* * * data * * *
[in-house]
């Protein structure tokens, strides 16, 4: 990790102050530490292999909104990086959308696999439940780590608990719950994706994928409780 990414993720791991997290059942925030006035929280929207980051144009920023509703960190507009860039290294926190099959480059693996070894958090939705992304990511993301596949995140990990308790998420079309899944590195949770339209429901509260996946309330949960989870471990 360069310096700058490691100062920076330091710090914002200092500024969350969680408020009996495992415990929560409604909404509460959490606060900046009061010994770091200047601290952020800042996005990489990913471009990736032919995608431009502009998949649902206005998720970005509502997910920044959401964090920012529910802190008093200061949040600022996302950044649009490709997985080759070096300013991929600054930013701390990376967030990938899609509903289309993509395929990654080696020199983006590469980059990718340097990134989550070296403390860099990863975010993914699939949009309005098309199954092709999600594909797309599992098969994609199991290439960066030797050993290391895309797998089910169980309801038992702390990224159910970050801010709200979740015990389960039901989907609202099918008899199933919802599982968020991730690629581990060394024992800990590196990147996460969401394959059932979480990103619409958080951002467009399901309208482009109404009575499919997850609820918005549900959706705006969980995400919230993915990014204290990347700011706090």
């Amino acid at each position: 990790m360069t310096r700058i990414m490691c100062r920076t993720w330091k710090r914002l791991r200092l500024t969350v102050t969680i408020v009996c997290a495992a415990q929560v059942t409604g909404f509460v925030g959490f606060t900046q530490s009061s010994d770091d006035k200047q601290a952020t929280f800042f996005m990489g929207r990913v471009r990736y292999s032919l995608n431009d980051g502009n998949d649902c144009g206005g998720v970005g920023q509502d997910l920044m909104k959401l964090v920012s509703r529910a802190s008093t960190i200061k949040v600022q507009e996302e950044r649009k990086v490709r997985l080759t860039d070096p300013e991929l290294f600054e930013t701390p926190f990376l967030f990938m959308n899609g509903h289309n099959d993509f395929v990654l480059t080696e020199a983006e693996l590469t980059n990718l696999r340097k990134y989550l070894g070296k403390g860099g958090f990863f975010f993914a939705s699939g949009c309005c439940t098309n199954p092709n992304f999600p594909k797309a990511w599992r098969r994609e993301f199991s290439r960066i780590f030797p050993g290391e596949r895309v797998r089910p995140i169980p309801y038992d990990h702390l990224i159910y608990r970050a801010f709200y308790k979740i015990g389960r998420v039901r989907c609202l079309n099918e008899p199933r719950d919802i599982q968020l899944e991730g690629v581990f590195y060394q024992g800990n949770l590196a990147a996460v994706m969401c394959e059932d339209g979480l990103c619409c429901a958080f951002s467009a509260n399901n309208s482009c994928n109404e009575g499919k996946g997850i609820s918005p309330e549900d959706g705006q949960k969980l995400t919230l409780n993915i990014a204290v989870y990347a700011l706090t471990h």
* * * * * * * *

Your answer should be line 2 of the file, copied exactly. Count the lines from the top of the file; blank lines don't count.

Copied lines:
């Protein structure tokens, strides 16, 4: 990790102050530490292999909104990086959308696999439940780590608990719950994706994928409780 990414993720791991997290059942925030006035929280929207980051144009920023509703960190507009860039290294926190099959480059693996070894958090939705992304990511993301596949995140990990308790998420079309899944590195949770339209429901509260996946309330949960989870471990 360069310096700058490691100062920076330091710090914002200092500024969350969680408020009996495992415990929560409604909404509460959490606060900046009061010994770091200047601290952020800042996005990489990913471009990736032919995608431009502009998949649902206005998720970005509502997910920044959401964090920012529910802190008093200061949040600022996302950044649009490709997985080759070096300013991929600054930013701390990376967030990938899609509903289309993509395929990654080696020199983006590469980059990718340097990134989550070296403390860099990863975010993914699939949009309005098309199954092709999600594909797309599992098969994609199991290439960066030797050993290391895309797998089910169980309801038992702390990224159910970050801010709200979740015990389960039901989907609202099918008899199933919802599982968020991730690629581990060394024992800990590196990147996460969401394959059932979480990103619409958080951002467009399901309208482009109404009575499919997850609820918005549900959706705006969980995400919230993915990014204290990347700011706090």